Tampa Bay Buccaneers: What to Watch for in Preseason Game Action
Tampa Bay Buccaneers fans, your team has an actual football game tomorrow.
Of course, that's debatable, depending on who you ask. Preseason games might not tell you a great deal about your team, considering the starters aren't likely to see more than a series or two, but the chance to evaluate new additions and younger players is invaluable for coaches.
In the case of the Bucs—who arguably have the most overhauled roster in the league—preseason action could be even more vital, as new blood learns to blend with returning talent, all the while trying to learn new schemes and coaching styles on both sides of the ball.
With plenty of intriguing position battles thrown in, there will be plenty to keep an eye on when the Bucs tilt with the Jags to kick off preseason action.
Running Back Carousel
Easily the deepest unit on their entire roster, the Bucs boast an impressive stable of young running backs who should have new offensive coordinator Jeff Tedford salivating.
Doug Martin returns as the starter after recovering from a torn labrum that ended his 2013 season prematurely. He's not likely to see much action in the Bucs' first preseason game, but the rest of the depth chart behind him will be one of the most compelling battles to watch leading up to Week 1.
Bobby Rainey is currently listed in the No. 2 slot on the Bucs' first unofficial depth chart. The Western Kentucky product was a pleasant surprise for Tampa Bay last year, rushing for 566 yards and five touchdowns in six starts after being picked up off waivers.
Behind Rainey is rookie third-round pick Charles Sims, who was a surprise pick in the minds of many, considering the depth the Bucs already had at the position. Sims has three-down potential and has already been impressive in camp, so don't be shocked if he quickly jumps over Rainey.
Jeff Demps and his world-class speed will also be in the mix, as the former Florida Gator tries to re-acclimate himself to football. He's made it clear that he's focused solely on football, and the results so far in training camp have been encouraging.
All of these backs after Martin should get plenty of action against the Jaguars. All four have also been involved in the rotation as return specialists in an attempt to increase their value to the roster. This first preseason game will set the tone for who gets first crack at spelling Martin.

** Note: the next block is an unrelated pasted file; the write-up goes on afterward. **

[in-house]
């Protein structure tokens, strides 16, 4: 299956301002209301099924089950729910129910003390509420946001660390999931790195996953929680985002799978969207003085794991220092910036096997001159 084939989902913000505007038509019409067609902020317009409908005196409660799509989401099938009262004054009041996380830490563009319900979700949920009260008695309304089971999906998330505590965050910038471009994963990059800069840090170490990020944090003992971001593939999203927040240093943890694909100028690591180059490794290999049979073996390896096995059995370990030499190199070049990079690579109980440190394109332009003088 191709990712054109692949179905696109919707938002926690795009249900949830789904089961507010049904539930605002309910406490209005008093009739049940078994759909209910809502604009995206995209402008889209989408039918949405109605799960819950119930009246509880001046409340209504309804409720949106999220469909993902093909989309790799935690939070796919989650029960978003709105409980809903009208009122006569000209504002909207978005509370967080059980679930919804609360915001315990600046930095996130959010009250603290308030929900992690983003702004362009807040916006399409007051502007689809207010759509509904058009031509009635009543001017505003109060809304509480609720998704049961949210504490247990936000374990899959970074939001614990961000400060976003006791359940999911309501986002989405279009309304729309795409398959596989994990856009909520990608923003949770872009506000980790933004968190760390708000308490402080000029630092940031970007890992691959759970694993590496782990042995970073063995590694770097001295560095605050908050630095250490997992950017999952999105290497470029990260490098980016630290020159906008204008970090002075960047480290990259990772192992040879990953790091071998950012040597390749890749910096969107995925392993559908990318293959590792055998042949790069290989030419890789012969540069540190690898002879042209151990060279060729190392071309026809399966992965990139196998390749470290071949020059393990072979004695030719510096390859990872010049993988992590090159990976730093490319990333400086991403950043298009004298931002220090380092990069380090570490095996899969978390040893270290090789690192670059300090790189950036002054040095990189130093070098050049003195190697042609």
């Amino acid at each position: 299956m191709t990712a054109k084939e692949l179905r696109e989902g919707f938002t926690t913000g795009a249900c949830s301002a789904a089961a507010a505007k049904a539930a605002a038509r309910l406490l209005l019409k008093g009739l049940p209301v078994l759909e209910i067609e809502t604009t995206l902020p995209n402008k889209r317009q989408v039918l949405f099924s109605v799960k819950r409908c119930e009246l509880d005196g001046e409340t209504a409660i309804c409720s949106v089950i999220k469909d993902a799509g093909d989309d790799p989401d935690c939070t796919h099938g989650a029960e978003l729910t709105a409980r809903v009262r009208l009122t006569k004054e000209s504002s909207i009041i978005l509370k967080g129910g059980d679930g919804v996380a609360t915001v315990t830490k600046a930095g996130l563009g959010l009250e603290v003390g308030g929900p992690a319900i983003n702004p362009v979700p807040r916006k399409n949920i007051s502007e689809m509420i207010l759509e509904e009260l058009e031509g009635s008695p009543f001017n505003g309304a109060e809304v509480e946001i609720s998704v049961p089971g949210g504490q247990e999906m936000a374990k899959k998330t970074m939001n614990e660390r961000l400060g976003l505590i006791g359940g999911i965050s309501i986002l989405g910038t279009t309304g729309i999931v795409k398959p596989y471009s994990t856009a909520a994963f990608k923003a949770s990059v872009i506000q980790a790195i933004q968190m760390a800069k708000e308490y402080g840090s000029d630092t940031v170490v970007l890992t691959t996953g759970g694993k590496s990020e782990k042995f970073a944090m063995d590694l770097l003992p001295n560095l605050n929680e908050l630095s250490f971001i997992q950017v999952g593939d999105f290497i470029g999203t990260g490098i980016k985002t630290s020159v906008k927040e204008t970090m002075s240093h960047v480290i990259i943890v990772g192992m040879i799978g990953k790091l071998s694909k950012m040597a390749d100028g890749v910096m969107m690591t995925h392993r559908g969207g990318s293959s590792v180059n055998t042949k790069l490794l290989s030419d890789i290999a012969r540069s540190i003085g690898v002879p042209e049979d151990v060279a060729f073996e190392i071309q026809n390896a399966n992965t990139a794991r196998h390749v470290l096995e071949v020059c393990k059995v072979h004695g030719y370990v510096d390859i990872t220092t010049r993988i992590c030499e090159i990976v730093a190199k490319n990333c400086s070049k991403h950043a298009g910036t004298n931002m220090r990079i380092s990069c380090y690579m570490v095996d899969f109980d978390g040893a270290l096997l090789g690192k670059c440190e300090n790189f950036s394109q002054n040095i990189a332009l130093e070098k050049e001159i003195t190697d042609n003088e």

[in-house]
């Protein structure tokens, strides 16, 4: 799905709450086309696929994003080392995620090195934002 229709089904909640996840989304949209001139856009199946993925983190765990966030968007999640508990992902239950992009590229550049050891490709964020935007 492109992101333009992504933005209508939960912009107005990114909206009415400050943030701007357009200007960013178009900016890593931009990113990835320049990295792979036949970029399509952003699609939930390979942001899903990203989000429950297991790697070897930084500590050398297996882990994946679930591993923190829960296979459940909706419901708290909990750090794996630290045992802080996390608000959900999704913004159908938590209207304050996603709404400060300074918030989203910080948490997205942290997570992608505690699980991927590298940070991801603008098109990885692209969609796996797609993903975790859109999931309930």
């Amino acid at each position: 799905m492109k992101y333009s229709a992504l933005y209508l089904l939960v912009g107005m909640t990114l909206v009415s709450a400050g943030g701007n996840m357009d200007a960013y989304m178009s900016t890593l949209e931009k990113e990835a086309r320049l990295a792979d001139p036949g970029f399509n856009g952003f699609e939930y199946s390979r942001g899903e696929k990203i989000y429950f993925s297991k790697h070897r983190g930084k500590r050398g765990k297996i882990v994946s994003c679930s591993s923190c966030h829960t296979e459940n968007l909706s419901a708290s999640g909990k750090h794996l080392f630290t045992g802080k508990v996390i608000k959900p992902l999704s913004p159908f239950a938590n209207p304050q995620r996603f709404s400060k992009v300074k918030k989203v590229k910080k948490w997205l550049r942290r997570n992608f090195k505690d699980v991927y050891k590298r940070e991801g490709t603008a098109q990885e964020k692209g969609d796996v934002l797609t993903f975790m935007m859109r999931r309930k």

Normally, starters don't see much action past the first two series in the initial preseason matchup. But when it comes to the guard position, the Bucs are holding open auditions, meaning fans will be watching potential starters line up at that spot for most of the night.
Veterans Jamon Meredith and Oniel Cousins are currently listed as the starters on either side, but that's mostly due to their advantage in experience. Younger options like Patrick Omameh and rookie fifth-round pick Kadeem Edwards have been getting plenty of reps with the first team in training camp as well, as the Bucs try to find the best combination to move forward with.
Meredith should lock down one spot. However, though Cousins has more experience, I expect one of the younger guys to beat him out at some point in the preseason.
Omameh comes from a premier college program at Michigan, so he won't shy away from pressure or competition. Edwards is extremely raw but has intriguing natural ability. If the small-school product from Tennessee State is able to develop quickly in camp, he could end up stealing a starting spot.
This is a competition that likely won't be settled until later in the preseason, but this first game will give fans their first look at who takes the upper hand in a game situation.
New Schemes on Both Sides of the Ball
Along with the roster overhaul, the Bucs will also be transitioning to new playbooks on both sides of the ball.